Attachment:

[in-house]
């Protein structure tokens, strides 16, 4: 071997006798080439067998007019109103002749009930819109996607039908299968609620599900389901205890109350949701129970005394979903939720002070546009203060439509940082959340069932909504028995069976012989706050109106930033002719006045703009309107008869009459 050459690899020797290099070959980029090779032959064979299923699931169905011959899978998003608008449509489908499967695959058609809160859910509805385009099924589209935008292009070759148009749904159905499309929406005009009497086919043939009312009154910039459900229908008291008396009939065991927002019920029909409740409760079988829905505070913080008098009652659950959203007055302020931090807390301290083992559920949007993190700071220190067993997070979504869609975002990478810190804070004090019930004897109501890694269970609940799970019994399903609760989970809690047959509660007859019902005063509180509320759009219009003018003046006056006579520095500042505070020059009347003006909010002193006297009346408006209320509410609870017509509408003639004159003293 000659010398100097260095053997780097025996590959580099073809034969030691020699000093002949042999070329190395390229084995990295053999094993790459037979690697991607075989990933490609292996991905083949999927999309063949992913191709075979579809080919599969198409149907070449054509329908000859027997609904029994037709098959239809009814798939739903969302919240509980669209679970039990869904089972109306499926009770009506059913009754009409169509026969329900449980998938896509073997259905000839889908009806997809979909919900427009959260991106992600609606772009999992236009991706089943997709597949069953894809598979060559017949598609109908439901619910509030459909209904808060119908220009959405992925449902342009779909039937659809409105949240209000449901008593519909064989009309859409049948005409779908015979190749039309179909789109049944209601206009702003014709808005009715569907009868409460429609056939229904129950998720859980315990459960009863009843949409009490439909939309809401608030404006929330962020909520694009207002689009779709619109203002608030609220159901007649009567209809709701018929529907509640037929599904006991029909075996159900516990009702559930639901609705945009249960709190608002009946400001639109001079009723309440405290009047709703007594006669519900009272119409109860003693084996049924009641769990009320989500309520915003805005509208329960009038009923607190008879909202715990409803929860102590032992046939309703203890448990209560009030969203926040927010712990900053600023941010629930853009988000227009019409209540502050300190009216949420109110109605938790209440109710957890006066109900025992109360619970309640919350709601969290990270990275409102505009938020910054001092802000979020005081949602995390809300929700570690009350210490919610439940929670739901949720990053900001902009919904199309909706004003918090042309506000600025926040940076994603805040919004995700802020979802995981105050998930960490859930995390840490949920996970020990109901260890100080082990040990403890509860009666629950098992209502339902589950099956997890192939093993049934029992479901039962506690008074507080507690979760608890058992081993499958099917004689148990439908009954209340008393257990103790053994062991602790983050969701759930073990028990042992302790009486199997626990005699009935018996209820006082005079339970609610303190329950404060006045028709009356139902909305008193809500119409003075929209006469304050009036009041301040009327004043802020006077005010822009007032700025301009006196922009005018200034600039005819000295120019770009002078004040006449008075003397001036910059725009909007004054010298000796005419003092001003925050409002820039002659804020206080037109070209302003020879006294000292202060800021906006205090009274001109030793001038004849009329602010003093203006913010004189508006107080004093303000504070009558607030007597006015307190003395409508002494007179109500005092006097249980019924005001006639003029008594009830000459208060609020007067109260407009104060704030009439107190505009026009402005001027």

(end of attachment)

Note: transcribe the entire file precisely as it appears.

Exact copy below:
[in-house]
């Protein structure tokens, strides 16, 4: 071997006798080439067998007019109103002749009930819109996607039908299968609620599900389901205890109350949701129970005394979903939720002070546009203060439509940082959340069932909504028995069976012989706050109106930033002719006045703009309107008869009459 050459690899020797290099070959980029090779032959064979299923699931169905011959899978998003608008449509489908499967695959058609809160859910509805385009099924589209935008292009070759148009749904159905499309929406005009009497086919043939009312009154910039459900229908008291008396009939065991927002019920029909409740409760079988829905505070913080008098009652659950959203007055302020931090807390301290083992559920949007993190700071220190067993997070979504869609975002990478810190804070004090019930004897109501890694269970609940799970019994399903609760989970809690047959509660007859019902005063509180509320759009219009003018003046006056006579520095500042505070020059009347003006909010002193006297009346408006209320509410609870017509509408003639004159003293 000659010398100097260095053997780097025996590959580099073809034969030691020699000093002949042999070329190395390229084995990295053999094993790459037979690697991607075989990933490609292996991905083949999927999309063949992913191709075979579809080919599969198409149907070449054509329908000859027997609904029994037709098959239809009814798939739903969302919240509980669209679970039990869904089972109306499926009770009506059913009754009409169509026969329900449980998938896509073997259905000839889908009806997809979909919900427009959260991106992600609606772009999992236009991706089943997709597949069953894809598979060559017949598609109908439901619910509030459909209904808060119908220009959405992925449902342009779909039937659809409105949240209000449901008593519909064989009309859409049948005409779908015979190749039309179909789109049944209601206009702003014709808005009715569907009868409460429609056939229904129950998720859980315990459960009863009843949409009490439909939309809401608030404006929330962020909520694009207002689009779709619109203002608030609220159901007649009567209809709701018929529907509640037929599904006991029909075996159900516990009702559930639901609705945009249960709190608002009946400001639109001079009723309440405290009047709703007594006669519900009272119409109860003693084996049924009641769990009320989500309520915003805005509208329960009038009923607190008879909202715990409803929860102590032992046939309703203890448990209560009030969203926040927010712990900053600023941010629930853009988000227009019409209540502050300190009216949420109110109605938790209440109710957890006066109900025992109360619970309640919350709601969290990270990275409102505009938020910054001092802000979020005081949602995390809300929700570690009350210490919610439940929670739901949720990053900001902009919904199309909706004003918090042309506000600025926040940076994603805040919004995700802020979802995981105050998930960490859930995390840490949920996970020990109901260890100080082990040990403890509860009666629950098992209502339902589950099956997890192939093993049934029992479901039962506690008074507080507690979760608890058992081993499958099917004689148990439908009954209340008393257990103790053994062991602790983050969701759930073990028990042992302790009486199997626990005699009935018996209820006082005079339970609610303190329950404060006045028709009356139902909305008193809500119409003075929209006469304050009036009041301040009327004043802020006077005010822009007032700025301009006196922009005018200034600039005819000295120019770009002078004040006449008075003397001036910059725009909007004054010298000796005419003092001003925050409002820039002659804020206080037109070209302003020879006294000292202060800021906006205090009274001109030793001038004849009329602010003093203006913010004189508006107080004093303000504070009558607030007597006015307190003395409508002494007179109500005092006097249980019924005001006639003029008594009830000459208060609020007067109260407009104060704030009439107190505009026009402005001027």